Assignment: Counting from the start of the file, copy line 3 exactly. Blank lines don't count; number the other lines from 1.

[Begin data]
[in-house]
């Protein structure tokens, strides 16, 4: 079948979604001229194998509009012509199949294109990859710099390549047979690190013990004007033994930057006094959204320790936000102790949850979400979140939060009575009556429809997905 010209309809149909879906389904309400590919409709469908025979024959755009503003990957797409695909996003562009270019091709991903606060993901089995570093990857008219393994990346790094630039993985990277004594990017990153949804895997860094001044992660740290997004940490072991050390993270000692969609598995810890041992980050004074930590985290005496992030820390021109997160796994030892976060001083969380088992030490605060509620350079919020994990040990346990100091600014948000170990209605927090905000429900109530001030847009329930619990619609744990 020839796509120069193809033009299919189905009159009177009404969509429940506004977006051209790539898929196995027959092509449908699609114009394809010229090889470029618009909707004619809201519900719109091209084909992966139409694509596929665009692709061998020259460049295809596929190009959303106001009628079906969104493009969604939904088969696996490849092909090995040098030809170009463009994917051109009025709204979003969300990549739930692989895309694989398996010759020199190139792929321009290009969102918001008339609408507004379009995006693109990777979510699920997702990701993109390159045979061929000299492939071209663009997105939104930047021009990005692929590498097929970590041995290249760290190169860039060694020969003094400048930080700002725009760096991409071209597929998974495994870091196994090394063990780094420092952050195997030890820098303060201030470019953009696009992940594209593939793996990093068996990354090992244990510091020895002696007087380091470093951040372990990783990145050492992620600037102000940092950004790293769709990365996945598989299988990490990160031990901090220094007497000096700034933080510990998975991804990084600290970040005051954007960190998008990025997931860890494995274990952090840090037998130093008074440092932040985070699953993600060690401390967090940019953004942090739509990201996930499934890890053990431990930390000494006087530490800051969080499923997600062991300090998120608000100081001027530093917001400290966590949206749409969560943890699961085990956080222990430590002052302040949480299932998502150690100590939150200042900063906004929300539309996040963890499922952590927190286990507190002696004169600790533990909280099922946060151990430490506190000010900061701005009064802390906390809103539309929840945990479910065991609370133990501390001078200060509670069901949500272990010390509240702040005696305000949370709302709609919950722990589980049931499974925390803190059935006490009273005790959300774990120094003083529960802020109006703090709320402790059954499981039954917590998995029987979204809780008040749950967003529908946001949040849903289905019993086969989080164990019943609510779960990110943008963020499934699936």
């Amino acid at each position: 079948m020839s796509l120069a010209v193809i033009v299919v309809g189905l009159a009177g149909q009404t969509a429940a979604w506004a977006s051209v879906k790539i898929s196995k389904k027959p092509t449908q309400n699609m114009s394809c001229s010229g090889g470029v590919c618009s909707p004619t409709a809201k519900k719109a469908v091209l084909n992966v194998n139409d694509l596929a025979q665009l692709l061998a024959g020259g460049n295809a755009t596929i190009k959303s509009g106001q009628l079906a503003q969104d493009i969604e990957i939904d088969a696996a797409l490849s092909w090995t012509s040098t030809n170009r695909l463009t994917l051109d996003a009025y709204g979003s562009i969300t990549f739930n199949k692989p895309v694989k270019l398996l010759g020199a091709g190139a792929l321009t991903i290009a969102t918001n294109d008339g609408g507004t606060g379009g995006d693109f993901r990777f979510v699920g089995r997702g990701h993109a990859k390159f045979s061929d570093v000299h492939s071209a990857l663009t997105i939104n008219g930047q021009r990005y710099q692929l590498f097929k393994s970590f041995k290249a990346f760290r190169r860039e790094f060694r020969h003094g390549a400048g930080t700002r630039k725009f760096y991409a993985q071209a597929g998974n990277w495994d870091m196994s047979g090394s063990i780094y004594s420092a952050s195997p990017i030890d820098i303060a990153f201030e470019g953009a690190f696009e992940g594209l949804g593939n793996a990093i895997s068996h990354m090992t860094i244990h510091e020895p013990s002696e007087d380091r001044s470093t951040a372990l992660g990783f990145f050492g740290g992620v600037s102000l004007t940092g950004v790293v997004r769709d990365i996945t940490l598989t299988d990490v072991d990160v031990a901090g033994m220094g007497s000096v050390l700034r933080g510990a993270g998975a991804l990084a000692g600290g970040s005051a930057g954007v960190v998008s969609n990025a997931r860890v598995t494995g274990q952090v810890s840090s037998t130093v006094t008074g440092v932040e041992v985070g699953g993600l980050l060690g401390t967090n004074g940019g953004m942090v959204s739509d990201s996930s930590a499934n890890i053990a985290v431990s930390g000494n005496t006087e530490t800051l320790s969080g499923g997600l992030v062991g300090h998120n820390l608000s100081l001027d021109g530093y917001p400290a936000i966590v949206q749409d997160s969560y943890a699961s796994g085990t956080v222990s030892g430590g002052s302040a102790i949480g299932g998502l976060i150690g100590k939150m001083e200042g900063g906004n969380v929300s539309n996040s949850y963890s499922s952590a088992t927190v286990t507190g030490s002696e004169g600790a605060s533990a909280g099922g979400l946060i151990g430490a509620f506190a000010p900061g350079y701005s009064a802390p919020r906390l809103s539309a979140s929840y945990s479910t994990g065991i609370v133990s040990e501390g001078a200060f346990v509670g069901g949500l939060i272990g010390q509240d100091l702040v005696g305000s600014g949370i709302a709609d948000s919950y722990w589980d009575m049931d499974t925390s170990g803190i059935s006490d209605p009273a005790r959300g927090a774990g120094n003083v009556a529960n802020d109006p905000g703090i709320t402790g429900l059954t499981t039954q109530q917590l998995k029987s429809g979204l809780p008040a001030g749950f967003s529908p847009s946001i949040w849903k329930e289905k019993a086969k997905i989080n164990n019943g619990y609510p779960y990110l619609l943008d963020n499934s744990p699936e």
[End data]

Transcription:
């Amino acid at each position: 079948m020839s796509l120069a010209v193809i033009v299919v309809g189905l009159a009177g149909q009404t969509a429940a979604w506004a977006s051209v879906k790539i898929s196995k389904k027959p092509t449908q309400n699609m114009s394809c001229s010229g090889g470029v590919c618009s909707p004619t409709a809201k519900k719109a469908v091209l084909n992966v194998n139409d694509l596929a025979q665009l692709l061998a024959g020259g460049n295809a755009t596929i190009k959303s509009g106001q009628l079906a503003q969104d493009i969604e990957i939904d088969a696996a797409l490849s092909w090995t012509s040098t030809n170009r695909l463009t994917l051109d996003a009025y709204g979003s562009i969300t990549f739930n199949k692989p895309v694989k270019l398996l010759g020199a091709g190139a792929l321009t991903i290009a969102t918001n294109d008339g609408g507004t606060g379009g995006d693109f993901r990777f979510v699920g089995r997702g990701h993109a990859k390159f045979s061929d570093v000299h492939s071209a990857l663009t997105i939104n008219g930047q021009r990005y710099q692929l590498f097929k393994s970590f041995k290249a990346f760290r190169r860039e790094f060694r020969h003094g390549a400048g930080t700002r630039k725009f760096y991409a993985q071209a597929g998974n990277w495994d870091m196994s047979g090394s063990i780094y004594s420092a952050s195997p990017i030890d820098i303060a990153f201030e470019g953009a690190f696009e992940g594209l949804g593939n793996a990093i895997s068996h990354m090992t860094i244990h510091e020895p013990s002696e007087d380091r001044s470093t951040a372990l992660g990783f990145f050492g740290g992620v600037s102000l004007t940092g950004v790293v997004r769709d990365i996945t940490l598989t299988d990490v072991d990160v031990a901090g033994m220094g007497s000096v050390l700034r933080g510990a993270g998975a991804l990084a000692g600290g970040s005051a930057g954007v960190v998008s969609n990025a997931r860890v598995t494995g274990q952090v810890s840090s037998t130093v006094t008074g440092v932040e041992v985070g699953g993600l980050l060690g401390t967090n004074g940019g953004m942090v959204s739509d990201s996930s930590a499934n890890i053990a985290v431990s930390g000494n005496t006087e530490t800051l320790s969080g499923g997600l992030v062991g300090h998120n820390l608000s100081l001027d021109g530093y917001p400290a936000i966590v949206q749409d997160s969560y943890a699961s796994g085990t956080v222990s030892g430590g002052s302040a102790i949480g299932g998502l976060i150690g100590k939150m001083e200042g900063g906004n969380v929300s539309n996040s949850y963890s499922s952590a088992t927190v286990t507190g030490s002696e004169g600790a605060s533990a909280g099922g979400l946060i151990g430490a509620f506190a000010p900061g350079y701005s009064a802390p919020r906390l809103s539309a979140s929840y945990s479910t994990g065991i609370v133990s040990e501390g001078a200060f346990v509670g069901g949500l939060i272990g010390q509240d100091l702040v005696g305000s600014g949370i709302a709609d948000s919950y722990w589980d009575m049931d499974t925390s170990g803190i059935s006490d209605p009273a005790r959300g927090a774990g120094n003083v009556a529960n802020d109006p905000g703090i709320t402790g429900l059954t499981t039954q109530q917590l998995k029987s429809g979204l809780p008040a001030g749950f967003s529908p847009s946001i949040w849903k329930e289905k019993a086969k997905i989080n164990n019943g619990y609510p779960y990110l619609l943008d963020n499934s744990p699936e």